COVID vaccination: New recommendations and implementation in India
M3 India Newsdesk Jul 05, 2022
The panel meeting was held between STSC and NTAGI to discuss reducing the nine-month interval between second and precautionary doses of COVID-19 vaccinations to six months, this article provides detailed information for the same.
The Standing Technical Sub-Committee (STSC) of India's main vaccine strategy recommending body, NTAGI (National Technical Advisory Group on Immunisation), met in the midst of an increase in COVID-19 infections. According to official sources, the committee had advocated lowering the existing nine-month interval between the second and precautionary doses of COVID-19 vaccinations to six months. The health ministry will shortly make a final decision about the proposal.
Updates on COVID-19 vaccine recommendations
The CMC research included Covishield and Covaxin- The government advisory council that convened on June 17 assessed the results of a research conducted by the Christian Medical College (CMC) in Vellore on the possibility of permitting a different COVID-19 vaccine than the one used for primary immunisation as a precaution dosage.
What does the latest research convey?
The COVID working Group of NTAGI, which analysed the Christian Medical College (CMC) Vellore study's findings in May, discovered a lack of homogeneity in the effects of combining jabs for booster doses.
- According to the research, scientific data shows that delivering a booster dosage of Covishield after primary immunisation with Covaxin results in 6 to 10 times greater antibody levels than when Covaxin is given as a precaution dose six months after the initial vaccination schedule.
- However, the same benefit was not found when Covaxin was administered as a booster injection after two Covishield doses.
- The panel members noticed a lack of homogeneity in the effects of combining jabs for booster injections and indicated that it cannot be recommended at this time.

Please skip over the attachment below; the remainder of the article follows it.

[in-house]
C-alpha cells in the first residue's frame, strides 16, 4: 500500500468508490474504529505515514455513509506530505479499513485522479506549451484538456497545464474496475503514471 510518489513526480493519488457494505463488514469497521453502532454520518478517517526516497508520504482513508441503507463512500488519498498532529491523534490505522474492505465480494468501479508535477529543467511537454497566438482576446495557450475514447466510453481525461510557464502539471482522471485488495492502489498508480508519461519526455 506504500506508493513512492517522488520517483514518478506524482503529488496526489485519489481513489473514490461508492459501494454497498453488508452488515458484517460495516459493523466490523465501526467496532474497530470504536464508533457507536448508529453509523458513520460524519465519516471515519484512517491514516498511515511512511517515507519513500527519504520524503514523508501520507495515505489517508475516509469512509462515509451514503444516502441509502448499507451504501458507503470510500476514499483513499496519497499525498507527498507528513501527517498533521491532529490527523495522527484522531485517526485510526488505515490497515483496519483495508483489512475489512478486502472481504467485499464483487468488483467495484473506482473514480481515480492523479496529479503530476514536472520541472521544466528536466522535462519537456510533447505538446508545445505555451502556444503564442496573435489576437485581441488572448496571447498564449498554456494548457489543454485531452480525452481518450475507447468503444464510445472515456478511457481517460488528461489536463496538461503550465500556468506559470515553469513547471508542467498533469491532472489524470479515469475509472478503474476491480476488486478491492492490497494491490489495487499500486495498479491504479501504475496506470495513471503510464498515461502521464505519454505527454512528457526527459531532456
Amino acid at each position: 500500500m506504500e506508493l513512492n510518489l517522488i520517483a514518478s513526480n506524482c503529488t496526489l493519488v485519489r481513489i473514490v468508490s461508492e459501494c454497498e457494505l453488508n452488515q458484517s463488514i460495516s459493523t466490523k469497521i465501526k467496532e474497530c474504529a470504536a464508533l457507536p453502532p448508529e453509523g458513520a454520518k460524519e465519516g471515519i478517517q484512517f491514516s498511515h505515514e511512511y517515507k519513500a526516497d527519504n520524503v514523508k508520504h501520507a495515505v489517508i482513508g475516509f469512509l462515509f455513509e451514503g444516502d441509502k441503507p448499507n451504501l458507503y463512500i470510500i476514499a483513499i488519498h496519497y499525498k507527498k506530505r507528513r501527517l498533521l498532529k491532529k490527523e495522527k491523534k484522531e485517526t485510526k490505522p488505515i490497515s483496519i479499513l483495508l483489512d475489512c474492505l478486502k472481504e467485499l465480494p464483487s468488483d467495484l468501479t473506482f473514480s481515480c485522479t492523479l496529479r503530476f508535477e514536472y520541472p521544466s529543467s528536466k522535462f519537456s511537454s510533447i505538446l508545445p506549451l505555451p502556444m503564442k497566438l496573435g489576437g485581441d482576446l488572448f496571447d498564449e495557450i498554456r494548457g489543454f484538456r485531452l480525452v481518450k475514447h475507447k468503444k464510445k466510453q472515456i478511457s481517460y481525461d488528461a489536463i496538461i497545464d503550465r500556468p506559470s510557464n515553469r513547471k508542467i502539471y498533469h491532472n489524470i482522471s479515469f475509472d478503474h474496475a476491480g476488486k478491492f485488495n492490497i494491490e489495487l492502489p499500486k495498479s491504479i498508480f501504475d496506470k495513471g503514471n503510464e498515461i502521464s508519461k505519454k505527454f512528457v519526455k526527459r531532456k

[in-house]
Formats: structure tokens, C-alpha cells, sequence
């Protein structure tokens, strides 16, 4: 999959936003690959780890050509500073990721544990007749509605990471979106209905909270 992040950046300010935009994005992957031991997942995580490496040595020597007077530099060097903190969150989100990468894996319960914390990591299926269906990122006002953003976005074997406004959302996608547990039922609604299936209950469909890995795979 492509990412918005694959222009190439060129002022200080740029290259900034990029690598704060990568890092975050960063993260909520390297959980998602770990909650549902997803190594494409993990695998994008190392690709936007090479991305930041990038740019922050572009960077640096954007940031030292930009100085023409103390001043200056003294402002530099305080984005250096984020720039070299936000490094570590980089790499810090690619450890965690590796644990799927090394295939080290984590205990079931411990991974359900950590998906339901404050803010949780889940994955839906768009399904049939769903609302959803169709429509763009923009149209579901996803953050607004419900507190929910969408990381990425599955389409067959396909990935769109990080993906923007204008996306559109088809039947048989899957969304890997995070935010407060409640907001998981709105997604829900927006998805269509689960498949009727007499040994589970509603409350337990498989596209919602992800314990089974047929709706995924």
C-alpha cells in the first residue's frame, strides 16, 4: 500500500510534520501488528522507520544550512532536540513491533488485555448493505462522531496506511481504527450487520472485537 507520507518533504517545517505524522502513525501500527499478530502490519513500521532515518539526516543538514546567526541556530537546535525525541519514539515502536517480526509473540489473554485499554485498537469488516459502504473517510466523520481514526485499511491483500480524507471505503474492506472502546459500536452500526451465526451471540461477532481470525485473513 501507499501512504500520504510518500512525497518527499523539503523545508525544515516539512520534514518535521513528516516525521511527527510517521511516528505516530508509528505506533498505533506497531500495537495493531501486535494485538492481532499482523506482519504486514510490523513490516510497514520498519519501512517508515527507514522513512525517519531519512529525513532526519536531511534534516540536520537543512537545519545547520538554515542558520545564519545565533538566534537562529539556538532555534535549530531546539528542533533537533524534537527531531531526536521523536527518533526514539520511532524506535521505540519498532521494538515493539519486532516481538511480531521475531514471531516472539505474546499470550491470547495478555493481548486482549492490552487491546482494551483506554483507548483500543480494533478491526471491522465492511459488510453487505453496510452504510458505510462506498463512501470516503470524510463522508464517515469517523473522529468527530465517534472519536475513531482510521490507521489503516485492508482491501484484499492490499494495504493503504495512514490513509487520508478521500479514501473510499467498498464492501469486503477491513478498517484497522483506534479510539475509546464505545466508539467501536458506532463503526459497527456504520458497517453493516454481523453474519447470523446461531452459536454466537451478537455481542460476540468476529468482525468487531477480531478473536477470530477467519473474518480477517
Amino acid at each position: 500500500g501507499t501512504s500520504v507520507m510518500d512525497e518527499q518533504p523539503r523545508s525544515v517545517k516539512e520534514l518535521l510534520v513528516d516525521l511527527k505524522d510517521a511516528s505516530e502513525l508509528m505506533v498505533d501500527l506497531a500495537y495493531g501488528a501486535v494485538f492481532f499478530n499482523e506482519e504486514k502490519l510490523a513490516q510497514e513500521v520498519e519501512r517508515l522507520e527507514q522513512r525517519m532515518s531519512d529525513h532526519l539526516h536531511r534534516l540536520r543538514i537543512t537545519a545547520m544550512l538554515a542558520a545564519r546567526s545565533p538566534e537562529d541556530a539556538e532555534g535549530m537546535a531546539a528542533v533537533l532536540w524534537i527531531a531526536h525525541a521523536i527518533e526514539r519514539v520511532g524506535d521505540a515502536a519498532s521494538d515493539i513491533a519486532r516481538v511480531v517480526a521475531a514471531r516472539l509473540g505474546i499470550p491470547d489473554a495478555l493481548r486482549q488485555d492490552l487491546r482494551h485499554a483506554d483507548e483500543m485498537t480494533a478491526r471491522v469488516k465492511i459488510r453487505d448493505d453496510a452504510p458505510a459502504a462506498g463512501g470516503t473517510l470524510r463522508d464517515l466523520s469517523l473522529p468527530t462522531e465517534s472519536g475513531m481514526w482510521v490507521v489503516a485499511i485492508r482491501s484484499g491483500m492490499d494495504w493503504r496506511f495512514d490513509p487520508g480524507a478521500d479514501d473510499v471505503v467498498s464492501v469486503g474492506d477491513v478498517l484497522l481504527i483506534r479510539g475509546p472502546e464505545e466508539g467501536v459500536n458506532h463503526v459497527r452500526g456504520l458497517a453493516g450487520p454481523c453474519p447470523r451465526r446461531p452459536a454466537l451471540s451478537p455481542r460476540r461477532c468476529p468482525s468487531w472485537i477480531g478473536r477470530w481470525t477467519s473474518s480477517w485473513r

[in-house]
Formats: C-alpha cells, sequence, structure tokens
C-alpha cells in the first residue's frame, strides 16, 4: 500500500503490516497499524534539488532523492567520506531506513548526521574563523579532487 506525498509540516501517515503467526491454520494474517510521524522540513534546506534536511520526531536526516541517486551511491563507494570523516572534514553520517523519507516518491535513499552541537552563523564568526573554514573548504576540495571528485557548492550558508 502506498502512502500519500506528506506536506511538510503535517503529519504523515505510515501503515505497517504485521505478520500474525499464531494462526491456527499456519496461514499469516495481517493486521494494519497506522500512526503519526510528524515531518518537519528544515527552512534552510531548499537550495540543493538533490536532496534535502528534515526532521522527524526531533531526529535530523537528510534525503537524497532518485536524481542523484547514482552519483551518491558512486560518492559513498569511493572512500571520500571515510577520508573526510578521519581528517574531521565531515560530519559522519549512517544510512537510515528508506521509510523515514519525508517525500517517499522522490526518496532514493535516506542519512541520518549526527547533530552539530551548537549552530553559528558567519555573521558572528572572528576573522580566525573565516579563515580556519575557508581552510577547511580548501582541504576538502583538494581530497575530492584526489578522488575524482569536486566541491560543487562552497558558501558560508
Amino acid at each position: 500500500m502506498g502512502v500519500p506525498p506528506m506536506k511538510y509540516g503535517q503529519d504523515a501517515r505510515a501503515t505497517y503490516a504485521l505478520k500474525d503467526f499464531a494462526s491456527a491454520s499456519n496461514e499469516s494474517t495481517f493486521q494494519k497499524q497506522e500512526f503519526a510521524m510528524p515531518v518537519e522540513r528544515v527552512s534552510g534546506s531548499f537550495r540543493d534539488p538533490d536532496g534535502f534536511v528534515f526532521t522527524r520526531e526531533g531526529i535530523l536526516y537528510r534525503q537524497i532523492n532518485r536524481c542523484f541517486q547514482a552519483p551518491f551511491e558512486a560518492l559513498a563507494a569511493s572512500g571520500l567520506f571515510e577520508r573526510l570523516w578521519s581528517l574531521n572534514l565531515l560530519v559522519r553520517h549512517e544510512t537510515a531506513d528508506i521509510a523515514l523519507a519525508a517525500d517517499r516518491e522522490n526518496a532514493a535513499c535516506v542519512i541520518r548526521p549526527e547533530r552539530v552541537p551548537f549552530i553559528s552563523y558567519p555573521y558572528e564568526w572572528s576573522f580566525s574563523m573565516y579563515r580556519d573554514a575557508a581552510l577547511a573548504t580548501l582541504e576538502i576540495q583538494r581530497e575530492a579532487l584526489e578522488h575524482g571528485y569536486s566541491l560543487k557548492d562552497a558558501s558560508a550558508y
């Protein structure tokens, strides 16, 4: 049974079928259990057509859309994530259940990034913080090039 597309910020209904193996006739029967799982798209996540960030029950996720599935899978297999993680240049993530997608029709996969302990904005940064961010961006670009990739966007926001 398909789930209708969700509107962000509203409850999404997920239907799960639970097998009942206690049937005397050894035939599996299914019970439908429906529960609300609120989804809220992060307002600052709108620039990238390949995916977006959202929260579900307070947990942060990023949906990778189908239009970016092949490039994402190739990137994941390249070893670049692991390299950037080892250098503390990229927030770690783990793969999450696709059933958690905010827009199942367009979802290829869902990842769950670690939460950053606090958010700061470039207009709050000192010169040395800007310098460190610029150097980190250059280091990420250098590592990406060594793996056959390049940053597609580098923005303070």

The danger of monkeypox and the need for immunisation were also mentioned during the NTAGI panel's meeting. Nonetheless, the members were of the opinion that rigorous monitoring is necessary at this time. Until recently, no cases of monkeypox have been found in the nation.
Covaxin and Corbevax
The panel also analysed information about the Covaxin and Corbevax vaccines for children ages 6 to 12. The members are of the opinion that the evidence on COVID burden and mortality among children is insufficient to make a conclusion about the immunisation of individuals less than 12 years. Those 12 years and older are currently immunised against COVID-19.
In April of this year, India's medicines authority authorised the emergency use of Biological E's COVID-19 vaccine Corbevax for children aged five to twelve and Bharat Biotech's Covaxin for children aged six to twelve.
Dose for kidney transplant patients
It was reported that the STSC members also decided to provide a third dosage to kidney transplant patients prior to the precautionary dose.
Reduce dose intervals
On the basis of scientific facts and statistics, members also decided to reduce the interval between the second and precaution doses of COVID-19 vaccinations from the current nine months to six months.
Currently, all individuals older than 18 who have completed nine months after receiving the second dosage are eligible for the precautionary dose.
- The Union government permitted residents and students travelling abroad to get the vaccination before the nine-month waiting time provided by the destination country's rules.
- At this time, anybody above the age of 18 who has waited nine months after receiving the second dosage is eligible for the prophylactic dose.
- According to studies conducted by worldwide research organisations, antibody levels decline around six months after the first vaccination with both doses, and a booster boosts the immune response.
- All individuals above the age of 18 who have completed nine months after receiving the second dosage are eligible to get the precautionary dose.
For adults over 60
- On January 10, India started delivering precautionary doses of vaccinations to healthcare and frontline workers, as well as individuals aged 60 and older with co-morbidities.
- In March, the government eliminated the comorbidity clause, making all adults over 60 eligible for the precautionary dosage.
- On April 10, India started providing precautionary COVID-19 vaccine doses to all individuals aged 18 and older at private immunisation centres.
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Disclaimer- The views and opinions expressed in this article are those of the author and do not necessarily reflect the official policy or position of M3 India.
The author is a practising super specialist from New Delhi.
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